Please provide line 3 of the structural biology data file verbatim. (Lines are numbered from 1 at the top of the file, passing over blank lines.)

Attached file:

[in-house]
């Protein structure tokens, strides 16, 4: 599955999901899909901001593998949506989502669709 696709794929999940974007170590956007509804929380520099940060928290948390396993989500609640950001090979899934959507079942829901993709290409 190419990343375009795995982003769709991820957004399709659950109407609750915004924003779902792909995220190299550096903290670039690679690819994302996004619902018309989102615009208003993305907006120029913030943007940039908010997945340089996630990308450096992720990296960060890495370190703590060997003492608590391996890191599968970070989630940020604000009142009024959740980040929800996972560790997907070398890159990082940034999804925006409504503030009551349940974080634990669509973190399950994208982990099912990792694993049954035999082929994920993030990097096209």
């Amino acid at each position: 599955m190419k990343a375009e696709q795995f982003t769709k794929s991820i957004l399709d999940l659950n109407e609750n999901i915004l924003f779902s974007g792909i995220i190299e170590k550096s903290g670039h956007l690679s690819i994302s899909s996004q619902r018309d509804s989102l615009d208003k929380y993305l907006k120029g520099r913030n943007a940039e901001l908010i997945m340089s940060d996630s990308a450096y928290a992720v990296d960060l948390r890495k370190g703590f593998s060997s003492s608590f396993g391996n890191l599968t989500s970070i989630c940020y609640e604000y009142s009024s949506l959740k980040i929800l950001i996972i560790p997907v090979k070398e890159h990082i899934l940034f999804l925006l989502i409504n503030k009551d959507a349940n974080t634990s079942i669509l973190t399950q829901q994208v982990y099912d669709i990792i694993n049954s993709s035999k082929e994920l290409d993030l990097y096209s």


């Amino acid at each position: 599955m190419k990343a375009e696709q795995f982003t769709k794929s991820i957004l399709d999940l659950n109407e609750n999901i915004l924003f779902s974007g792909i995220i190299e170590k550096s903290g670039h956007l690679s690819i994302s899909s996004q619902r018309d509804s989102l615009d208003k929380y993305l907006k120029g520099r913030n943007a940039e901001l908010i997945m340089s940060d996630s990308a450096y928290a992720v990296d960060l948390r890495k370190g703590f593998s060997s003492s608590f396993g391996n890191l599968t989500s970070i989630c940020y609640e604000y009142s009024s949506l959740k980040i929800l950001i996972i560790p997907v090979k070398e890159h990082i899934l940034f999804l925006l989502i409504n503030k009551d959507a349940n974080t634990s079942i669509l973190t399950q829901q994208v982990y099912d669709i990792i694993n049954s993709s035999k082929e994920l290409d993030l990097y096209s």